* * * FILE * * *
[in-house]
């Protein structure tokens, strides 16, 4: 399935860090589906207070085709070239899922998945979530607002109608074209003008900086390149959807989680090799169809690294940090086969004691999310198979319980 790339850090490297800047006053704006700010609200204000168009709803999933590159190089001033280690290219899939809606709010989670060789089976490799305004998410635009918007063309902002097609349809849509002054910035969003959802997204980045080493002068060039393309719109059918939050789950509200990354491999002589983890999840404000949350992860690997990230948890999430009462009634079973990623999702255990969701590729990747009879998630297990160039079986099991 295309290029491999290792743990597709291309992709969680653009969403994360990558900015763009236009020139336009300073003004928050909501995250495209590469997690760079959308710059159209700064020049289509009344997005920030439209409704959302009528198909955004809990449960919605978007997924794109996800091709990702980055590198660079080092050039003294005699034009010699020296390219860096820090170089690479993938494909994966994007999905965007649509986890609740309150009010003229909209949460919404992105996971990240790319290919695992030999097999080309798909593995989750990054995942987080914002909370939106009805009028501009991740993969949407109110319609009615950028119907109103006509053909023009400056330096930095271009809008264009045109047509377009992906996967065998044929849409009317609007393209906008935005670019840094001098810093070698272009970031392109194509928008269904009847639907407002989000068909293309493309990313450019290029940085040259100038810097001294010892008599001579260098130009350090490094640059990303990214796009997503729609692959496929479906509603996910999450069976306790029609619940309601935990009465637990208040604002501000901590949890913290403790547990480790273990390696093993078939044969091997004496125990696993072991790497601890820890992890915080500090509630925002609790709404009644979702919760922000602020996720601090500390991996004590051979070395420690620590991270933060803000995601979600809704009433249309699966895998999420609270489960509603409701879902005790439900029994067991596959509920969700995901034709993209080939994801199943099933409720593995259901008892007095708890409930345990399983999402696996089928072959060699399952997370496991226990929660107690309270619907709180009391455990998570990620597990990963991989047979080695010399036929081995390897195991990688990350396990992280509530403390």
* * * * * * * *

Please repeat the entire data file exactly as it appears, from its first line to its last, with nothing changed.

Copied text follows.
[in-house]
């Protein structure tokens, strides 16, 4: 399935860090589906207070085709070239899922998945979530607002109608074209003008900086390149959807989680090799169809690294940090086969004691999310198979319980 790339850090490297800047006053704006700010609200204000168009709803999933590159190089001033280690290219899939809606709010989670060789089976490799305004998410635009918007063309902002097609349809849509002054910035969003959802997204980045080493002068060039393309719109059918939050789950509200990354491999002589983890999840404000949350992860690997990230948890999430009462009634079973990623999702255990969701590729990747009879998630297990160039079986099991 295309290029491999290792743990597709291309992709969680653009969403994360990558900015763009236009020139336009300073003004928050909501995250495209590469997690760079959308710059159209700064020049289509009344997005920030439209409704959302009528198909955004809990449960919605978007997924794109996800091709990702980055590198660079080092050039003294005699034009010699020296390219860096820090170089690479993938494909994966994007999905965007649509986890609740309150009010003229909209949460919404992105996971990240790319290919695992030999097999080309798909593995989750990054995942987080914002909370939106009805009028501009991740993969949407109110319609009615950028119907109103006509053909023009400056330096930095271009809008264009045109047509377009992906996967065998044929849409009317609007393209906008935005670019840094001098810093070698272009970031392109194509928008269904009847639907407002989000068909293309493309990313450019290029940085040259100038810097001294010892008599001579260098130009350090490094640059990303990214796009997503729609692959496929479906509603996910999450069976306790029609619940309601935990009465637990208040604002501000901590949890913290403790547990480790273990390696093993078939044969091997004496125990696993072991790497601890820890992890915080500090509630925002609790709404009644979702919760922000602020996720601090500390991996004590051979070395420690620590991270933060803000995601979600809704009433249309699966895998999420609270489960509603409701879902005790439900029994067991596959509920969700995901034709993209080939994801199943099933409720593995259901008892007095708890409930345990399983999402696996089928072959060699399952997370496991226990929660107690309270619907709180009391455990998570990620597990990963991989047979080695010399036929081995390897195991990688990350396990992280509530403390």